It’s finally here. Agents of S.H.I.E.L.D is here to grace our screens with its presence and it’s pretty much the biggest thing in town this season in terms of general buzz and wonderment. Of course, there is a lot riding on S.H.I.E.L.D for many different parties, whether it be Joss Whedon’s return to television, Disney and Marvel hoping to use this show as a possible bridge between summer movie seasons, or just the general wishes of the public for more quality basic programming rather than cable getting the bulk of the good shows. I am happy to say that on the majority of those points the “Pilot” manages to nail in spades. While there are few hiccups along the way, S.H.I.E.L.D manages to lay a solid bedrock for a fun and interesting show that will hopefully gain the audience that it deserves. So let’s dive in and explore.
Pilots are themselves are very hard to review as they very structured in order to create a solid universe, but at the same time create enough mystery that we want to keep coming back to the show week after week. Of course S.H.I.E.L.D has many different built-in mysteries thanks to the Marvel Cinematic Universe, with the big one being of course Agent Coulson’s (played wonderfully as always by Clark Gregg) miraculous survival. Of course the biggest question will be answered over the course of the first hour, but subtle hints and references are dropped to the larger mystery at hand. There are smaller more interesting mysteries throughout plot, but the main focus is on Coulson putting together a team of mismatched agents, known as Level 7, in order to protect the world from evil, and the team learning to become a family.
Luckily, Whedon manages to make make the best use of all of these characters, as each of the mains comes to symbolize some of the best characteristics of Whedon’s previous works. Melinda May (Ming-Na Wen) is basically Zoe from Firefly if she had never met Wash, Fitz (Iain De Caestecker) and Simmons (Elizabeth Henstridge) seem to have been given the excitement and joy of early Willow and Xander, Skye (Chloe Bennet) is part Kaylee and part Topher, and finally Agent Grant Ward (Brett Dalton) anti-social like Simon and badass like River. Each of these characters in and of themselves could feel like recycled copies of better works, but it is thanks to Whedon’s writing that they feel like completely fleshed out characters. The natural awkwardness between Ward, Fitz, and Simmons is probably one of the best scenes in the entire pilot as it plays out much like that first introduction of Simon to the crew of the Serenity. It was occasionally off putting that Fitz and Simmons were so overly perky in some situations, but that is what helps to make the techies so fun.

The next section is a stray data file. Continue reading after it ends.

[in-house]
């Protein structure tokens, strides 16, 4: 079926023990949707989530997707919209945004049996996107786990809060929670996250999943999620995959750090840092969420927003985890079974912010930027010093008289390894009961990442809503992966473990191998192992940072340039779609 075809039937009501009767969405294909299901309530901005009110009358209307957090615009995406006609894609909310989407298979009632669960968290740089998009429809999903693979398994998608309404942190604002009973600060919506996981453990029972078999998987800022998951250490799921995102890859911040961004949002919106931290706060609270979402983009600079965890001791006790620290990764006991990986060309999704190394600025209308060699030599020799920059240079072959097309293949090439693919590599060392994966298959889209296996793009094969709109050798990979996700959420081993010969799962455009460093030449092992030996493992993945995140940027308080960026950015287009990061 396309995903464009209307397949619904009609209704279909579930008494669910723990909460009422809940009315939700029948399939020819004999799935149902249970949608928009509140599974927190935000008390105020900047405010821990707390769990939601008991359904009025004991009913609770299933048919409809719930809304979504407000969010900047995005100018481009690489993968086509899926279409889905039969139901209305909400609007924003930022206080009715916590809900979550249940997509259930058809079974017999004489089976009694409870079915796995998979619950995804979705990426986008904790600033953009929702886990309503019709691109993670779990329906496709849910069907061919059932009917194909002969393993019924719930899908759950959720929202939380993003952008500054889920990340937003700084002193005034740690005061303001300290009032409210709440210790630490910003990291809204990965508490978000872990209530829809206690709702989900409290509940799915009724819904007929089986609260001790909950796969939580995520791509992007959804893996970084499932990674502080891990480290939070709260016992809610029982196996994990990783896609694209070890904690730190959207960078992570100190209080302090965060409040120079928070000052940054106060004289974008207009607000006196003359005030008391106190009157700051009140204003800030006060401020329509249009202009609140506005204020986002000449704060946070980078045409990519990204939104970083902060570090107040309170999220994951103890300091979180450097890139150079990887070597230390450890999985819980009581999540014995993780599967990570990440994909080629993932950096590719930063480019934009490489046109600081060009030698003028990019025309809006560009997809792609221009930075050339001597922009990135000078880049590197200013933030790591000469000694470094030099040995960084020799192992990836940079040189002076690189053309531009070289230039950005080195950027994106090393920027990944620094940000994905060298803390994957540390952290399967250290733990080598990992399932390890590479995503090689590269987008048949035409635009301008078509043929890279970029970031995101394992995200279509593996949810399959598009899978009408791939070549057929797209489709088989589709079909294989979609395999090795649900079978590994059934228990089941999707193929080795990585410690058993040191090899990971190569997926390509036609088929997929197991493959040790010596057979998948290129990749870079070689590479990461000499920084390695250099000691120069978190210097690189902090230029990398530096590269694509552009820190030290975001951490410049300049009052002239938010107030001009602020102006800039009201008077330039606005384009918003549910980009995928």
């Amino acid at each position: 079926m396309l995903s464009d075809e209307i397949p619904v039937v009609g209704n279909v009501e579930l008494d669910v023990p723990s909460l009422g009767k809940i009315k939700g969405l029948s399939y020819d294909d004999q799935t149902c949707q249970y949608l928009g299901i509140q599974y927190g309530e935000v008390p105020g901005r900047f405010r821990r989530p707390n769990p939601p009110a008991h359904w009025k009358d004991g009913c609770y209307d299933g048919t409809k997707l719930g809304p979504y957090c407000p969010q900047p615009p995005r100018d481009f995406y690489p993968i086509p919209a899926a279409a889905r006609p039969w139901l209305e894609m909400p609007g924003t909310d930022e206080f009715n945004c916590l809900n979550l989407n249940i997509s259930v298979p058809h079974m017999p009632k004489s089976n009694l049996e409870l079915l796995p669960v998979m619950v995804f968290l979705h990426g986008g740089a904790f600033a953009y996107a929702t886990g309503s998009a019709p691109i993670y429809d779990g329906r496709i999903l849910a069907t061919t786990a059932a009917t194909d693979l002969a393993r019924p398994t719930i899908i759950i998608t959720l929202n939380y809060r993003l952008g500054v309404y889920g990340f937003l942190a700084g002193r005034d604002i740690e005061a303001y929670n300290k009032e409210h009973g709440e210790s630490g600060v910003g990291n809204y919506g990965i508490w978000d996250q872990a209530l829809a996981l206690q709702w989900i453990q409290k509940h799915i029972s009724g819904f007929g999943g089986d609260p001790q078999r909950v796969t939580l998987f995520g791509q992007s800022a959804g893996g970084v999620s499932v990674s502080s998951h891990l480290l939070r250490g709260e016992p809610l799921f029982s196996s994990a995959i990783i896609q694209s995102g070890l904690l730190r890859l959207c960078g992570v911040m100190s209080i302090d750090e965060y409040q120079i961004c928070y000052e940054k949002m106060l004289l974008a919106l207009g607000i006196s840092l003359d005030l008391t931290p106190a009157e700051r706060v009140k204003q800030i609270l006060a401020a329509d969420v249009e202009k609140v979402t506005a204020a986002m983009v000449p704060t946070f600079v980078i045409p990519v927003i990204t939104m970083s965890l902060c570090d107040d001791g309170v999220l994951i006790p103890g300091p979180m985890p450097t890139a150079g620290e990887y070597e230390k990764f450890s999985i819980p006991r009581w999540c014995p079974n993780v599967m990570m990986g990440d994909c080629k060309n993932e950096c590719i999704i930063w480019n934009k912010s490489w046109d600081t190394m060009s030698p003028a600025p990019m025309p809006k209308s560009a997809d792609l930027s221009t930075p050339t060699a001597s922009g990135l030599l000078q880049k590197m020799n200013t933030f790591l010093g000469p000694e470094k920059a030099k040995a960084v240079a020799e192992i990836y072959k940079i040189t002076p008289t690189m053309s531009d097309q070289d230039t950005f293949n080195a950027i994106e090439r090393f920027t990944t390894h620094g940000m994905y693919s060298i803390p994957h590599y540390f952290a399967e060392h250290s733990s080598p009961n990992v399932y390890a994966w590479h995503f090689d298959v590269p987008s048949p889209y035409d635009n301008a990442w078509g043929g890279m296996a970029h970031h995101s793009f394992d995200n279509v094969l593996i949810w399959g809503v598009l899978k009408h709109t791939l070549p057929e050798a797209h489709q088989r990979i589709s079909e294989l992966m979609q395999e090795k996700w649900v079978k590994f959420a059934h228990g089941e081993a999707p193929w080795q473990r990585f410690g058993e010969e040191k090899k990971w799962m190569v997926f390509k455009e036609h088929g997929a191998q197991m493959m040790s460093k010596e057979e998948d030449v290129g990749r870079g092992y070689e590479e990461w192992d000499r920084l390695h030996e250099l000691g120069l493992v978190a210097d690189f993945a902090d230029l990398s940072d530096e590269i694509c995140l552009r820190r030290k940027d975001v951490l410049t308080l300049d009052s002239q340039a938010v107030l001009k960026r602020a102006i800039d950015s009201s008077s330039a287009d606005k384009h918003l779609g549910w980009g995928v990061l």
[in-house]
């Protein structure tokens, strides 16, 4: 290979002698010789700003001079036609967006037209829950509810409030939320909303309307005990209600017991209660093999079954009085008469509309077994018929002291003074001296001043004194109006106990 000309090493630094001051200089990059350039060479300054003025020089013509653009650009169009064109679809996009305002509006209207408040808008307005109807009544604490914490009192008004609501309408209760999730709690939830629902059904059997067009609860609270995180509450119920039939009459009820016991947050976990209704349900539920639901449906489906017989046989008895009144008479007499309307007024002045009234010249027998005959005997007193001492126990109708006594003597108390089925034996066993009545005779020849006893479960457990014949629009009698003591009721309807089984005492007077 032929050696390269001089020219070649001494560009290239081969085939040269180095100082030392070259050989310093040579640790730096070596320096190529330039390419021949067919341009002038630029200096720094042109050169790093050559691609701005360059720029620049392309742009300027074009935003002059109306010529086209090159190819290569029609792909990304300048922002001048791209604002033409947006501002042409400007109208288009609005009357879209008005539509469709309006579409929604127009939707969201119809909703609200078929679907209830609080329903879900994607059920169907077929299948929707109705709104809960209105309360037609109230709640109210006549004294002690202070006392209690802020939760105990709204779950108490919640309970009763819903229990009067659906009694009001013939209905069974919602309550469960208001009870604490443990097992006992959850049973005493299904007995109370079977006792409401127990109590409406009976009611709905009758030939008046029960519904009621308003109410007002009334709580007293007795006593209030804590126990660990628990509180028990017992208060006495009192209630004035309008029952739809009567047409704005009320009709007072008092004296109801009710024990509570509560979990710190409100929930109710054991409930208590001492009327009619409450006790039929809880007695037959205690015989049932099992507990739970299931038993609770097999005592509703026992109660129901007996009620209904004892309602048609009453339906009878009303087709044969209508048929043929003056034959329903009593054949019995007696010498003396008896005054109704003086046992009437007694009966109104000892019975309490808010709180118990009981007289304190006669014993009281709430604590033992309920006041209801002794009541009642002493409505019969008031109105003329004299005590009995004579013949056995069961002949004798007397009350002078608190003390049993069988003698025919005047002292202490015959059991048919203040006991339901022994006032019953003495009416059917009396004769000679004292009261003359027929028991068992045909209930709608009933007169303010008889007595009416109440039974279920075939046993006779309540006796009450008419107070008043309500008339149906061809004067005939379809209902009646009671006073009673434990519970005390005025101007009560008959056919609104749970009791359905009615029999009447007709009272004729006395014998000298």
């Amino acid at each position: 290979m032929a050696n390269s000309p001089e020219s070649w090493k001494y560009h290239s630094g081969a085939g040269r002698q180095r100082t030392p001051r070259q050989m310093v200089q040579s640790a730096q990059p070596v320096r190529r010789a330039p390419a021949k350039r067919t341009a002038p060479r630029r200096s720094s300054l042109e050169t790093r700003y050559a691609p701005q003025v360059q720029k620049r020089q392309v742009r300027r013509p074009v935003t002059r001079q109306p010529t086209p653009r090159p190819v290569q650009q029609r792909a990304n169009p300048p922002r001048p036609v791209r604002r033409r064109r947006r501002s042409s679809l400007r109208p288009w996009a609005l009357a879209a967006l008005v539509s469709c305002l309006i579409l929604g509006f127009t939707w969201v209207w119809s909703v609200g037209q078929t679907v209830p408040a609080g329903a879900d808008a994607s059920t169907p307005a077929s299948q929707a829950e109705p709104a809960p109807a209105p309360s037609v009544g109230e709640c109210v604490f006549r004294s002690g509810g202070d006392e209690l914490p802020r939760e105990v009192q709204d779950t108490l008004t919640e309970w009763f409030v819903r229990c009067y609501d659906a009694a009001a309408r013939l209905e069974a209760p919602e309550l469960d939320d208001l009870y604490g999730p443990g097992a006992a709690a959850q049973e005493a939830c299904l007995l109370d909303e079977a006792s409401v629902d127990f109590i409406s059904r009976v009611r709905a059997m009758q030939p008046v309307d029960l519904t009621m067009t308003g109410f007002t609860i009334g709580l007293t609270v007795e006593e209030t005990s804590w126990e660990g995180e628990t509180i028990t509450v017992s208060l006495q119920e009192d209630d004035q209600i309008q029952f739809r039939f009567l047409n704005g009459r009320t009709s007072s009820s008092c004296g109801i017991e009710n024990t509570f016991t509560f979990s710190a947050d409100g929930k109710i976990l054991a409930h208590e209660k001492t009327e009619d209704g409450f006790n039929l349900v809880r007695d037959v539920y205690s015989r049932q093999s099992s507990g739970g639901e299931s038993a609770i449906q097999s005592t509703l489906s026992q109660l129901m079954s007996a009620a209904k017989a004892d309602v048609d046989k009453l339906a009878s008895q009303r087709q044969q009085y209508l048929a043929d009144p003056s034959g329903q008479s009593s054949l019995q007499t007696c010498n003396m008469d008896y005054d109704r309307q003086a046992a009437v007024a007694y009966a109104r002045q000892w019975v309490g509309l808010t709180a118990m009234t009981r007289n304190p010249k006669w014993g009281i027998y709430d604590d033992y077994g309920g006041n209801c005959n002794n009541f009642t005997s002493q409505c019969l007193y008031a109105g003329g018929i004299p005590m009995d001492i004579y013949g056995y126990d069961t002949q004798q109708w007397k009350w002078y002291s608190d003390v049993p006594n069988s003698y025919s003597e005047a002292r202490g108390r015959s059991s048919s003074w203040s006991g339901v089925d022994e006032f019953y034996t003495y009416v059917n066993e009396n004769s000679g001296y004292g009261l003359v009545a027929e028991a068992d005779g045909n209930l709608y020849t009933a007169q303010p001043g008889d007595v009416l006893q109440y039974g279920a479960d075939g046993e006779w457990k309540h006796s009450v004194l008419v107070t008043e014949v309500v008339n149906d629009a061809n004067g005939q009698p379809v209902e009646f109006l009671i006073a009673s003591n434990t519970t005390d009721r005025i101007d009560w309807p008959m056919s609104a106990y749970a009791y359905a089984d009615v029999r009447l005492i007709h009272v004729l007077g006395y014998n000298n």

I think if anything, the main problem I had while watching the pilot is that I feel that is very heavily dependent on an understanding of the MCU as a whole. The whole plot surrounding J. August Richards’ character, as well as the idea of the Rising Tide, were both seeming heavily influenced by Marvel movies. A viewer does not understand the ins and outs of the MCU and is just tuning in to the show for it to be another procedural, may be confused or disappointed. For example, if someone had not seen the Iron Man 3 this summer, they would not understand what Extremis is. This may in fact turn out to be a show where you have Wikipedia open constantly to just keep up on all of the continuity and lingo. The show will hopefully build up its own universe as time goes on and not rely so heavily on the Marvel cinematic universe for all of its major plot points.
I would have to say the one thing that amazed me about watching the show was how beautifully it was shot. It felt as if I was watching a Marvel movie on the small screen, from the color palette to the action. Each moment was nearly as grandiose as watching The Avengers. I can’t say that this show is a must watch for everyone, but it definitely has its audience, and what that audience will need to do is spread the word and keep bringing in new viewers.
Overall a very enjoyable episode.
Final Grade B
+Whedon’s dialogue flows beautifully
+Sets up a lot of fun case of the week material
-Very reliant on the source material
-Feels as if it has not made up it’s own universe yet
-I am gonna call The Rising Tide as being some sort of Hydra offshoot. The insignia and color scheme are just to close for it not to be either a misdirect or just another link to the Marvel Universe.
-Whedon cameos from Ron Glass. Colbie Smulders, and J August Richards. I have my smart money on Fillion poppin up just to be Fillion.